The Nawab was unfortunate to have ascended the throne at a time when the East India Company was bent on seizing Awadh, “the garden, granary, and queen-province of India.” Under different circumstances perhaps, he might have succeeded as a ruler. He was considerate towards his subjects, besides being a patron of the arts, spending most of his annual income on music, dance and drama.

Culture club

In the nine years of his reign, soon after he built his own palace at Qaiserbagh, Wajid Ali Shah made Lucknow a cultural centre. He staged the magnificent rahas (musicals) in a state-of art-theatre called Baradari. His dramas on Krishna’s love life were full of intense poetry. His own compositions were written under the pen-name ‘Akhtarpiya’. In dazzling Kathak performances, two of his favourite wives, Yasmin Pari and Hur Pari, often played the leading roles of milkmaids.

One of his biggest contributions was the development of Pari Khana, a school for music and dance. In his book Musammi Ba Banni, Shah recorded that 180 female artists were employed in Pari Khana and were taught by instructors in a space heavily fortified by female sentinels skilled in martial arts and weapons. The central hall of the school, decorated with chandeliers, hosted famous musicians and dance masters such as Thakur Prasad and the Kalka-Binda brothers. If the king desired intimacy with any of the paris, he solemnised a mutah wedding. No less than 112 such marriages took place.

Satyromania aside, the Nawab faithfully followed Islamic principles, for instance avoiding physical encounters during Ramadan, but it is no surprise that he contracted gonorrhoea and was impotent by 60.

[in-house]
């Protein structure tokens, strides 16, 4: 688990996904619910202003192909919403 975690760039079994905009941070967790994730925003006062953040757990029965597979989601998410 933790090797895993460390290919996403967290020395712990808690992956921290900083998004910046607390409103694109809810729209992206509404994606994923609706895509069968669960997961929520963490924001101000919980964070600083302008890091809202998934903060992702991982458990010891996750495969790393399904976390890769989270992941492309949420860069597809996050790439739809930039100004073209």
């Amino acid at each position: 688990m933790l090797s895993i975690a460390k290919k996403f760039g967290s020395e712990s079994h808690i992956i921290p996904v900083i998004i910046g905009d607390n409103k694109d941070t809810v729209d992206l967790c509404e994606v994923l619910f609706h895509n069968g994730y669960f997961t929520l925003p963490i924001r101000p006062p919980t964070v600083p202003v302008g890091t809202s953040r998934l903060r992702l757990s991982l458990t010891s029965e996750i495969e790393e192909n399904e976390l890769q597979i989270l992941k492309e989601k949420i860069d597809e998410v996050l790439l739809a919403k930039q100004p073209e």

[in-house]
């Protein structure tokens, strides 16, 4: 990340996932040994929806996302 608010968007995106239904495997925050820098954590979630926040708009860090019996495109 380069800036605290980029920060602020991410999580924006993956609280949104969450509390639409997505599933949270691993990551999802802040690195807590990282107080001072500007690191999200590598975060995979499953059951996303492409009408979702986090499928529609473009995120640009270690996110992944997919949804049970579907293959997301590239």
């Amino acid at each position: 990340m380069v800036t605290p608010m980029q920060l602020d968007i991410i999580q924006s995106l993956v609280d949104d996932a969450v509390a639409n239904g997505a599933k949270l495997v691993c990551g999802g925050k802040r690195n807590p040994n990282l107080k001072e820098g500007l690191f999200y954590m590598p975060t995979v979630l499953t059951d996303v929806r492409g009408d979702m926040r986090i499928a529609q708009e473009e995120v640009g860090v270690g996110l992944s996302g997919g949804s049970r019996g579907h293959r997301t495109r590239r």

In February 1854, Shah was deposed by the British Resident for “dilettantism and neglect of official duties” and exiled to Matiaburj near Calcutta. After tearfully handing over his turban to Colonel Outram, he left with his many wives, including Khas Mahal. Begum Hazrat Mahal, of half-African descent, and undoubtedly his favourite wife, held fort in Lucknow. The Begum is famous for having spearheaded the 1857 mutiny against the British, holding fort for 10 months.

Marriages, menageries

Twenty eight years later, impotent and embittered by his treatment by the British, but still full of joie de vivre, Shah continued spending his lavish income of ₹12 lakh on his many passions. Within a few years, a second Lucknow rose in Matiaburj—complete with durbar halls that hosted world-class performances and brought Kathak to its present-day glory. His backyard had a menagerie of giraffes, zebras, tigers and exotic birds. Marriages continued with as many good-looking and talented girls as he fancied, but he also divorced his older wives if their children, his sons, asked for an increase in their meagre allowances. The king divorced his first mutah wife, Mashuq Mahal, after 30 years of marriage. When this happened, she wrote “I ought not to be sacrificed at the shrine of my husband’s whims” and through the intervention of the British agent, Mowbray Thomson, managed to get a small pension for his divorced wives.

The king’s descendants in Kolkata narrate stories they heard from their ancestors. I meet Shahenshah Mirza and his wife, Fatima, who belongs to the family of Khas Mahal and is a regular contributor of the royal family’s recipes in local newspapers. “The Nawab was a connoisseur of food. Once his chefs experimented with potatoes in his Luckowi biryani and he loved it. Aloo, since then, became a constant in the Kolkata biryani,” Fatima says with a chuckle.

“Wajid Ali Shah’s character was complex,” says Mirza. “Though he was a man of pleasure, he was not a brute. Did you know he was teetotaller all his life? The paanwallahs in Matiaburj refuse to part with the photos of their revered Nawab. So it is unfortunate that he would finally find more pleasure in his zoo than in his massive harem of wives.”

The writer, author of The Lost Generation: Chronicling India’s Dying Professions, digs coffee shop talks and pens them into stories for a living.

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Printable version | Apr 9, 2020 8:07:31 AM | https://www.thehindu.com/society/history-and-culture/debauchery-dissipation-and-low-pursuits/article18712603.ece